Weight loss interventions in asthma: EAACI Evidence-Based Clinical Practice Guideline (Part I)

Authors


  • Edited by: Thomas Bieber

Correspondence

André Moreira, Faculty of Medicine, University of Porto and Hospital São João, Porto, Portugal.

Tel.: +351 225026470

Fax: +351 225025766

E-mail: andremoreira@med.up.pt

Abstract

Background

Asthma and obesity are chronic multifactorial conditions that are associated with gene–environment interaction and immune function. Although the data are not fully consistent, it seems that obesity increases the risk of asthma and compromises asthma control.

Objective

To investigate the impact that weight changes have on asthma.

Methods

We carried out a systematic review of three large biomedical databases. Studies were scrutinized and critically appraised according to agreed exclusion and inclusion criteria. Quality assessment of eligible papers was conducted using the GRADE method. Meta-analyses of comparable studies were carried out.

Results

Thirty studies met the eligibility criteria of the review. Interventions were limited to dietary manipulation in three studies, one of which also used anti-obesity drugs, and bariatric surgery in four. All the other studies reported observational data. Becoming obese increased the odds for incident asthma by 1.82 (95% CI 1.47, 2.25) in adults and 1.98 (95% CI 0.71, 5.52) in children. Weight loss was associated with significant improvement in mean scores for symptoms, rescue medication score, and asthma exacerbations in the only randomized controlled trial. Similarly, evidence gathered from observational studies, with follow-up ranging between 8 weeks to 1 year, and from changes 1 year after bariatric surgery showed improvements in all asthma control-related outcomes. Changes in lung function were reported in one randomized controlled and eight observational studies of asthmatic subjects, with conflicting results. Either improvement after weight loss, decline with weight gain, or no effects at all were reported. Changes in airway inflammation and responsiveness were reported only by observational studies.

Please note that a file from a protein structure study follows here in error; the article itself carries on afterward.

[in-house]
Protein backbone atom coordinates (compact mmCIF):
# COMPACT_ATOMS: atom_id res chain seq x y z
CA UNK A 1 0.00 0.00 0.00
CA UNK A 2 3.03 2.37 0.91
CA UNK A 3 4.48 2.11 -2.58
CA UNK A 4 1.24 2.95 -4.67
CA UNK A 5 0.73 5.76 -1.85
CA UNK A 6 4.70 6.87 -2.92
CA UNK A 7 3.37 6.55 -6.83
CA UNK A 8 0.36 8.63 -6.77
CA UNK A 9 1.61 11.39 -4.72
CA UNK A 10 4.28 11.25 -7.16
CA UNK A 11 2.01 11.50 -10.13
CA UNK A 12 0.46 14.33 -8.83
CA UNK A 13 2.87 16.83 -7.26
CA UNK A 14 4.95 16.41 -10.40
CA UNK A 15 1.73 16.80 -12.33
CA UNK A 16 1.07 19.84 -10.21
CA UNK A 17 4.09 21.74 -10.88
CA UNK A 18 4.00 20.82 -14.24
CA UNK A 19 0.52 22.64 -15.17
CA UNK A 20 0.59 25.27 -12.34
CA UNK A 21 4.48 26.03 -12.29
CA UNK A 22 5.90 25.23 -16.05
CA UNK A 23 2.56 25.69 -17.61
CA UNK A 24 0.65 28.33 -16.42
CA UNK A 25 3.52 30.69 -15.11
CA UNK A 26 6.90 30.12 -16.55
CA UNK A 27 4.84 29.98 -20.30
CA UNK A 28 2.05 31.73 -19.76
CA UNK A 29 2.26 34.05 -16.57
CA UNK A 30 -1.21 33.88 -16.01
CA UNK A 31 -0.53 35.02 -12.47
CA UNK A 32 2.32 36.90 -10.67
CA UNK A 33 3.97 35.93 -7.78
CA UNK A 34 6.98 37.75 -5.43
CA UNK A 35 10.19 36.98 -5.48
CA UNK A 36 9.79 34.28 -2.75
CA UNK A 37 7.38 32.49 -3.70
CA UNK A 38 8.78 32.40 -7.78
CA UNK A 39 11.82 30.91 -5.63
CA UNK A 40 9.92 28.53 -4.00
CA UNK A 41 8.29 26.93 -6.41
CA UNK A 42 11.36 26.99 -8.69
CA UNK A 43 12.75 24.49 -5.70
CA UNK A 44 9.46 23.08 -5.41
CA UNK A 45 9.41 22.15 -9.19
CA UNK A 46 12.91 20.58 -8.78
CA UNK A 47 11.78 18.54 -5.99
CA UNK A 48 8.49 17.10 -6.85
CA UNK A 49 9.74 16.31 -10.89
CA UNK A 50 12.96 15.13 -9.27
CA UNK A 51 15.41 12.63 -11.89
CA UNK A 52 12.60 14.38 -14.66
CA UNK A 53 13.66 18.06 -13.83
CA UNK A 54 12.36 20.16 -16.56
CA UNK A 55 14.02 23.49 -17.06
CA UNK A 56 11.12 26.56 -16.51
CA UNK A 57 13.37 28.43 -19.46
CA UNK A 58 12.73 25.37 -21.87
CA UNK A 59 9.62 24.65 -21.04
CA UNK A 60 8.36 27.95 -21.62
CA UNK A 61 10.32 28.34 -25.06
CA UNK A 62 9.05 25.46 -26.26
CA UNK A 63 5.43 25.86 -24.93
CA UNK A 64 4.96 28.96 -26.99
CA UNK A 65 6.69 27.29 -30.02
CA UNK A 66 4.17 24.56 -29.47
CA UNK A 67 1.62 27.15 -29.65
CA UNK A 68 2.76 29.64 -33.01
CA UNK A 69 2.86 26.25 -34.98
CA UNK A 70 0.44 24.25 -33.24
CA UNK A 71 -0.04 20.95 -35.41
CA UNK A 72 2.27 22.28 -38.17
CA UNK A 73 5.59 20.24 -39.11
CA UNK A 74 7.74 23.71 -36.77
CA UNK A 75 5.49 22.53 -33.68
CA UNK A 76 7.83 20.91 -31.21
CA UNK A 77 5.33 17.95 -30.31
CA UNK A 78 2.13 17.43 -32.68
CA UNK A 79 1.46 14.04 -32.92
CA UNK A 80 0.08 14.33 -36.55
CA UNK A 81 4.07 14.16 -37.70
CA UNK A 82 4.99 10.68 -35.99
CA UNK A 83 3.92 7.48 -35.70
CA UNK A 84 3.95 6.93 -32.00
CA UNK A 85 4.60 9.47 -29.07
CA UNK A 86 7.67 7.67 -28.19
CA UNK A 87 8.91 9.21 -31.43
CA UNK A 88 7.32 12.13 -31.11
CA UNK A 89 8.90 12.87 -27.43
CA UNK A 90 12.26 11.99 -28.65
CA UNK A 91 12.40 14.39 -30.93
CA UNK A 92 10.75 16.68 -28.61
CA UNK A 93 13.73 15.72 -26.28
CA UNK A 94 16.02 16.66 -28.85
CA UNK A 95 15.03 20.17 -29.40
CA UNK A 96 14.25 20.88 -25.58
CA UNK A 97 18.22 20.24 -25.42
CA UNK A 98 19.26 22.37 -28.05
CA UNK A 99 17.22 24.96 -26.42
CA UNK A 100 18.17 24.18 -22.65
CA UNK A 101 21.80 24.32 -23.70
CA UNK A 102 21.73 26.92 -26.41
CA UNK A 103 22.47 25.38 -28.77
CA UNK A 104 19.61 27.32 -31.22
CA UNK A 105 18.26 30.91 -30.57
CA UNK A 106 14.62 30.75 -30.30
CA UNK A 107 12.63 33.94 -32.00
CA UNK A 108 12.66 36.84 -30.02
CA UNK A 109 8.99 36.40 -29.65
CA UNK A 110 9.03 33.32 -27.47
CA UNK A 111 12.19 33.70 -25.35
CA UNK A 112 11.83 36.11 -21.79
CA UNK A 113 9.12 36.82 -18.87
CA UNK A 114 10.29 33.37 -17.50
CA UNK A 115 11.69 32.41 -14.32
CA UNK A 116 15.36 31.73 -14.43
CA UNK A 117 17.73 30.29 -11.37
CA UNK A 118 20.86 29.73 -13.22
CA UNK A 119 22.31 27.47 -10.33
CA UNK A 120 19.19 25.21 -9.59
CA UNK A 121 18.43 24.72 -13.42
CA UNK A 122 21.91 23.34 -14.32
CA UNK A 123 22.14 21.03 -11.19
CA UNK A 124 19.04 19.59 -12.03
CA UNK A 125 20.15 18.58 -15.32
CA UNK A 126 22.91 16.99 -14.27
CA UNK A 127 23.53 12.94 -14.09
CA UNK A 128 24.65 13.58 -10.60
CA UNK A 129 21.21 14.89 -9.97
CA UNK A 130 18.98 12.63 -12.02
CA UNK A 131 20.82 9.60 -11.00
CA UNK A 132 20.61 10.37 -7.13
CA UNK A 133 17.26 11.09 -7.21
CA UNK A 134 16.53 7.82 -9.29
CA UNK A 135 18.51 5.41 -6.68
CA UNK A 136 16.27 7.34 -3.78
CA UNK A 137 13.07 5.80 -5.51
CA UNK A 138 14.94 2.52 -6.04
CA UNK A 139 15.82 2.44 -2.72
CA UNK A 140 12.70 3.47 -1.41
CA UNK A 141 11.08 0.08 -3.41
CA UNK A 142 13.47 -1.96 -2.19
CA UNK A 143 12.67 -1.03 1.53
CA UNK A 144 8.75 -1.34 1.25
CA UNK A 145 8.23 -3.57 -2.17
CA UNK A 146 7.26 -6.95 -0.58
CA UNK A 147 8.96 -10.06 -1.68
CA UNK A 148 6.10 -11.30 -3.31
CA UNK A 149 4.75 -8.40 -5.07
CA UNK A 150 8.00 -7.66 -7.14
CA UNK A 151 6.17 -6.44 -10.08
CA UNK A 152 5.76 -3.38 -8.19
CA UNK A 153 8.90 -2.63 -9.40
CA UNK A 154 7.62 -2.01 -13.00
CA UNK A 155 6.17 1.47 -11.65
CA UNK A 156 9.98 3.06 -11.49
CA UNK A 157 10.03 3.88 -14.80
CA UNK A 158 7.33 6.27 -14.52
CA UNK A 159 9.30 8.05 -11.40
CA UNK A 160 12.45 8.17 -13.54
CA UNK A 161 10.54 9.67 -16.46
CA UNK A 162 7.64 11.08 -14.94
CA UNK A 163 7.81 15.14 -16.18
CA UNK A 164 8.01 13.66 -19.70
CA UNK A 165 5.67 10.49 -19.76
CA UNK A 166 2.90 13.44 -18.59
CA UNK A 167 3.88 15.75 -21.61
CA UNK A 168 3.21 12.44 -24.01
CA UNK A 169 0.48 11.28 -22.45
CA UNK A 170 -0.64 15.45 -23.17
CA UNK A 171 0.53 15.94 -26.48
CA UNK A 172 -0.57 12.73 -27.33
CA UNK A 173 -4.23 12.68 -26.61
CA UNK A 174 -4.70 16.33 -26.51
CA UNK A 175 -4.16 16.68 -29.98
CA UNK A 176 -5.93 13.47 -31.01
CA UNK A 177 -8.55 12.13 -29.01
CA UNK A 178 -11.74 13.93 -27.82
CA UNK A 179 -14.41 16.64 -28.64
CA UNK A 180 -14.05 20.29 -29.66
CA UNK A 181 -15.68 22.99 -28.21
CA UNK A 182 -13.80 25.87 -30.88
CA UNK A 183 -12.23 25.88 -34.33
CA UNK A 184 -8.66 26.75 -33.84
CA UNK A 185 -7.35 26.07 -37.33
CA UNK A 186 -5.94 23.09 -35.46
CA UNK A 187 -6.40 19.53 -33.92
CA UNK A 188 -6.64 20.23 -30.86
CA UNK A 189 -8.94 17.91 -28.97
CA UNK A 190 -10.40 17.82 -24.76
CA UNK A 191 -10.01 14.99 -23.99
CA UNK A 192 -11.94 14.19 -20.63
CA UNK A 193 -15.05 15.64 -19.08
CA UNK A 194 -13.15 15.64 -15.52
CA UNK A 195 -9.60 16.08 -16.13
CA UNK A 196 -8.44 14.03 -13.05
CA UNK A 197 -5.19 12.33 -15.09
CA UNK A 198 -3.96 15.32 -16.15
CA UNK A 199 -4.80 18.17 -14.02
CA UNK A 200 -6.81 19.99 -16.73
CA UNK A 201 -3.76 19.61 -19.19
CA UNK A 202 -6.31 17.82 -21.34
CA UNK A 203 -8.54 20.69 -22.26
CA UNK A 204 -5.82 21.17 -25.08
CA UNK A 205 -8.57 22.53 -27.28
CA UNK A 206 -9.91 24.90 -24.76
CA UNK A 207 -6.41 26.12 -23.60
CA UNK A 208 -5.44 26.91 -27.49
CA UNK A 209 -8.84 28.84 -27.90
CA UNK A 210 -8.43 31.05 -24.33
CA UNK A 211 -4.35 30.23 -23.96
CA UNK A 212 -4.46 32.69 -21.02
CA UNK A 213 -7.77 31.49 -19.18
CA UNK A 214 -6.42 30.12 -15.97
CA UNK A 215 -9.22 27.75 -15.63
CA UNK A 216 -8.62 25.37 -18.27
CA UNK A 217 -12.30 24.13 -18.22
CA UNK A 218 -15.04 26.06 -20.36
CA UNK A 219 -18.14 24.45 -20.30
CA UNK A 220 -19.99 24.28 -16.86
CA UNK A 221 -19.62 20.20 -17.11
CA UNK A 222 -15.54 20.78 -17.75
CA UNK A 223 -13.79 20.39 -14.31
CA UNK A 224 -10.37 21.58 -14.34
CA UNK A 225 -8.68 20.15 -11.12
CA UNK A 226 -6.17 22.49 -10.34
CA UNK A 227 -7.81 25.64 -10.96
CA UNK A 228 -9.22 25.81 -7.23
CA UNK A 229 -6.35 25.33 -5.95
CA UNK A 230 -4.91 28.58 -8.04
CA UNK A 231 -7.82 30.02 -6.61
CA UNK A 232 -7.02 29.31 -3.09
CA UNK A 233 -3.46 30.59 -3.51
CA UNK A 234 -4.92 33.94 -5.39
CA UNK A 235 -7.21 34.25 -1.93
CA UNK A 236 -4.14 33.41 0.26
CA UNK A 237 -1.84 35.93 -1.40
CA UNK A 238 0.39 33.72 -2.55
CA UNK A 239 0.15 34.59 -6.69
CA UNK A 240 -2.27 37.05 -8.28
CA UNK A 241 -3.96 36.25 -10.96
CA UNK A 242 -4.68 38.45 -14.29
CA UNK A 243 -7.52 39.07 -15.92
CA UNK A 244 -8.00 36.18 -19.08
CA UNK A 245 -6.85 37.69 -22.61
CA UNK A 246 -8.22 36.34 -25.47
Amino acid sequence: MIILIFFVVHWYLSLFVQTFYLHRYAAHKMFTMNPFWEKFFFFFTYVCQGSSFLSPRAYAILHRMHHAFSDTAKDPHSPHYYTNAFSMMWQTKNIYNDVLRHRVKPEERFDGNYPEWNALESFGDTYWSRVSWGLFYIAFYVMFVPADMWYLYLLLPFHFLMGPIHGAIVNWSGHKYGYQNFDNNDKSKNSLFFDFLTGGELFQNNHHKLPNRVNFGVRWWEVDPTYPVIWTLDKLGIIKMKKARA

Conclusion

Weight increases above the obesity threshold significantly increase the risk of asthma. The available studies show weak evidence of benefits from weight reduction on asthma outcomes.

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